Content warning: Emotional abuse.
I have not watched the presidential debates. I did not watch the GOP debates before that. I do not watch any of Trump’s speeches. I have heard the criticisms about my choice, that I am choosing to be ignore the reality of current national politics or that I’m being stubborn and ignorant. The thing is, while I don’t watch or listen to Trump, I read the transcripts. It isn’t even just that I despise Trump and don’t want to listen to his hateful rhetoric. I get plenty worked up reading the transcripts. I don’t watch him speak because I can’t.
I have never liked Trump. I always thought he was sleazy and completely ridiculous with that “you’re fired” nonsense. I never understood why anyone liked Trump. As long as I’ve known who he was, all I ever heard was that he was a shitty businessman and wannabe celeb whose businesses kept going bankrupt. I didn’t watch his reality show or pay him much attention until his candidacy, because his persona just rubbed me the wrong way. But when he declared his intention to run for president, I had to sit up and pay attention.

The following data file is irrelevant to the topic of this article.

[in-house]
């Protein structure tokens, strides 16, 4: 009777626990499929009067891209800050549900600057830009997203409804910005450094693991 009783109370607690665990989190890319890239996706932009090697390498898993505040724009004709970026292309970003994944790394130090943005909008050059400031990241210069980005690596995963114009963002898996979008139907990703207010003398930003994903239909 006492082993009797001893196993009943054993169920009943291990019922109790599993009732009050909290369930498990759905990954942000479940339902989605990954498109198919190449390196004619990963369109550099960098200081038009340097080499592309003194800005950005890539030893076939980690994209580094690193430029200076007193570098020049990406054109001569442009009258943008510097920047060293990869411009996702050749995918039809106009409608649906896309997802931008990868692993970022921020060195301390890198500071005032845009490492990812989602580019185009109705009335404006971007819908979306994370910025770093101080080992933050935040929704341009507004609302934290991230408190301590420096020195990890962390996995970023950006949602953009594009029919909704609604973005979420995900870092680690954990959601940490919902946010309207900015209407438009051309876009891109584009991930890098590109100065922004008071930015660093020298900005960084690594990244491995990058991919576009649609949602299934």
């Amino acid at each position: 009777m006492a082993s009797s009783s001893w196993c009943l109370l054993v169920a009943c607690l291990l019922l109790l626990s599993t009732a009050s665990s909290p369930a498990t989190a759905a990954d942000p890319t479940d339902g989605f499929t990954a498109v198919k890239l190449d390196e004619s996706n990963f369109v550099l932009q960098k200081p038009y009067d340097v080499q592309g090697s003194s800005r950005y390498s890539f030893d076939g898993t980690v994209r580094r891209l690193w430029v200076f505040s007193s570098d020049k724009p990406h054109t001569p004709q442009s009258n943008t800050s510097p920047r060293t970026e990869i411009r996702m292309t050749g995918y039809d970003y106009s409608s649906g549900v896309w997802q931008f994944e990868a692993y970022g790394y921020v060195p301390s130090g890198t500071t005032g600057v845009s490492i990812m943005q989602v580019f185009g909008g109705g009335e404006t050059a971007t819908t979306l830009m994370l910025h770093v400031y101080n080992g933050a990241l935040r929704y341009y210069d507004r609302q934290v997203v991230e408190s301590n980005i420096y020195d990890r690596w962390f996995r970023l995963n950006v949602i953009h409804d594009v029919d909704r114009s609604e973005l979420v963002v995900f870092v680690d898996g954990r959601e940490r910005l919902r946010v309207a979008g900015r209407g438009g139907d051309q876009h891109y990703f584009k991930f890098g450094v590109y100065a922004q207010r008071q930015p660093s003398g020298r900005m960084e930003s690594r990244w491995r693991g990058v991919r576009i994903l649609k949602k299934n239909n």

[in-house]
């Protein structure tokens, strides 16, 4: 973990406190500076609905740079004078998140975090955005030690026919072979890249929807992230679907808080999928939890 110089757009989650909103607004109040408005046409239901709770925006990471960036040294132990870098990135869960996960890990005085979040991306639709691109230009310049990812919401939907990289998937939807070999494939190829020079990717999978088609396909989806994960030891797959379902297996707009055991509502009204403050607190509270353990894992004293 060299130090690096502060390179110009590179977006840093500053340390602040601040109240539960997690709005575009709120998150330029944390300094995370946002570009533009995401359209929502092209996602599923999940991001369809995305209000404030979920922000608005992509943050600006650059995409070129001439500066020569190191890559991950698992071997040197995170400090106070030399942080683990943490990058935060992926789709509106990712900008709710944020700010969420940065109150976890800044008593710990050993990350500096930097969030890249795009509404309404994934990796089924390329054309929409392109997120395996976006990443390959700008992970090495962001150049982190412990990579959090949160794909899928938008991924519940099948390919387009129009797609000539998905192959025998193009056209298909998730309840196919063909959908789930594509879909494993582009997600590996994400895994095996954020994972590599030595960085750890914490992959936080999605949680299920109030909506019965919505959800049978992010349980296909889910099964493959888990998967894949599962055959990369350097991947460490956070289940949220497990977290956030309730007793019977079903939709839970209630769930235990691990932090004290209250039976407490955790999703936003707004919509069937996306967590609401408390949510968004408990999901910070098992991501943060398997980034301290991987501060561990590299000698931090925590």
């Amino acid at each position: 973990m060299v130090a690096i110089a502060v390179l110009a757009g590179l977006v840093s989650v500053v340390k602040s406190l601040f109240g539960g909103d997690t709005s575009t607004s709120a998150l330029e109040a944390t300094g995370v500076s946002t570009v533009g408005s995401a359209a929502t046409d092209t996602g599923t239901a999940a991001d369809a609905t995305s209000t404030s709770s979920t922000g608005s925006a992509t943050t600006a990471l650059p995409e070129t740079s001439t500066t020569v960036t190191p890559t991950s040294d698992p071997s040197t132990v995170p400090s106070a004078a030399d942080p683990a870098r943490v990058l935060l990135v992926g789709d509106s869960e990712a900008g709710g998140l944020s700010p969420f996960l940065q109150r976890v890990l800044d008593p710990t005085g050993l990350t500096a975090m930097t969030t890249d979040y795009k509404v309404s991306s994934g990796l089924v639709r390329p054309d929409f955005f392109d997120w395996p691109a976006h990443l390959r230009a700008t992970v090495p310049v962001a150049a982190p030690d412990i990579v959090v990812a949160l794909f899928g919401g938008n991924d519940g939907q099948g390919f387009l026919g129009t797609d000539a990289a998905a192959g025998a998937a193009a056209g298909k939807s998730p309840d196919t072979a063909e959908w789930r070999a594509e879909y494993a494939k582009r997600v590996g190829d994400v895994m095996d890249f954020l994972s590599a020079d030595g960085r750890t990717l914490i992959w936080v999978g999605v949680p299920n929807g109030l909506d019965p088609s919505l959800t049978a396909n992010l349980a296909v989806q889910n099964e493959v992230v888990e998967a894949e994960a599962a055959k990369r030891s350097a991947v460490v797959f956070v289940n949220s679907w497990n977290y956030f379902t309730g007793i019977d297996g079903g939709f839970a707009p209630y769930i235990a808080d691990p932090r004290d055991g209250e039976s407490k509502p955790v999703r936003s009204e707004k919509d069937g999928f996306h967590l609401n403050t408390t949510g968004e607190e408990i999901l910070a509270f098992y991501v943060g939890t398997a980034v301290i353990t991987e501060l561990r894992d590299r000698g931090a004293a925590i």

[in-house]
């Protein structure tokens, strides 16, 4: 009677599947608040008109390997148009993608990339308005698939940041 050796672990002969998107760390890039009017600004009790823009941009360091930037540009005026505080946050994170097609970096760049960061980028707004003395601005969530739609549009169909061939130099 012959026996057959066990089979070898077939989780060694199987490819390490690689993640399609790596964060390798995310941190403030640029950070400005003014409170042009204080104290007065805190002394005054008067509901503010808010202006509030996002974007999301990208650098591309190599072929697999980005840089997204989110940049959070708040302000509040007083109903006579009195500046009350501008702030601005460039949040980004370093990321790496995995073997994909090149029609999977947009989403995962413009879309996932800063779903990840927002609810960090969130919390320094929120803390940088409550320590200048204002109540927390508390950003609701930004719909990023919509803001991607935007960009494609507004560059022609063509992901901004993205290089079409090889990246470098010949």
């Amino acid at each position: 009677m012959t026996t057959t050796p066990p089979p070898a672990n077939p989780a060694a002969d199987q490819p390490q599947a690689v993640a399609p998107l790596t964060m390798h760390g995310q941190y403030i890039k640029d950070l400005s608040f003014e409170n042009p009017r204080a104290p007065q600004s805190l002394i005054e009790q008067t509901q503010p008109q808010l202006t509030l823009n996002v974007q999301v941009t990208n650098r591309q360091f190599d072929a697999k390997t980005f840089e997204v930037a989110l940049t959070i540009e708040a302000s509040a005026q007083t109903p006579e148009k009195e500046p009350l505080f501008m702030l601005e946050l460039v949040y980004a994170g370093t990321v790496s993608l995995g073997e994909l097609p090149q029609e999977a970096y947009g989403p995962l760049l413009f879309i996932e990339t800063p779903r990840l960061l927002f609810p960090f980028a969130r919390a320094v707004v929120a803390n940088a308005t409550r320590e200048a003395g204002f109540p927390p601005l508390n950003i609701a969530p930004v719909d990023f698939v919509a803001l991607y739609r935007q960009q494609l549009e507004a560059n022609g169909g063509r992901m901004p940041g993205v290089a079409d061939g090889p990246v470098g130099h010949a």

I dislike a lot of politicians and am outspoken on my views, but I’ve never felt this before. I couldn’t put my finger on it, I just knew that his speeches made feel immensely uncomfortable. I was not simply annoyed — I felt threatened and unsafe. Then a friend on Facebook shared a story on Everyday Feminism entitled “10 Emotional Abuse Tactics That Trump Blatantly Used in the First Debate.” That’s when it clicked: I can’t watch Trump because he is a manipulator, and his manner of speaking is that of an emotional abuser. That’s why I was finding myself fighting panic and flashbacks when I first tried watching him debate. I was flashing back to my own experience as a victim of abuse. The following is just a tiny sampling of that emotional abuse.
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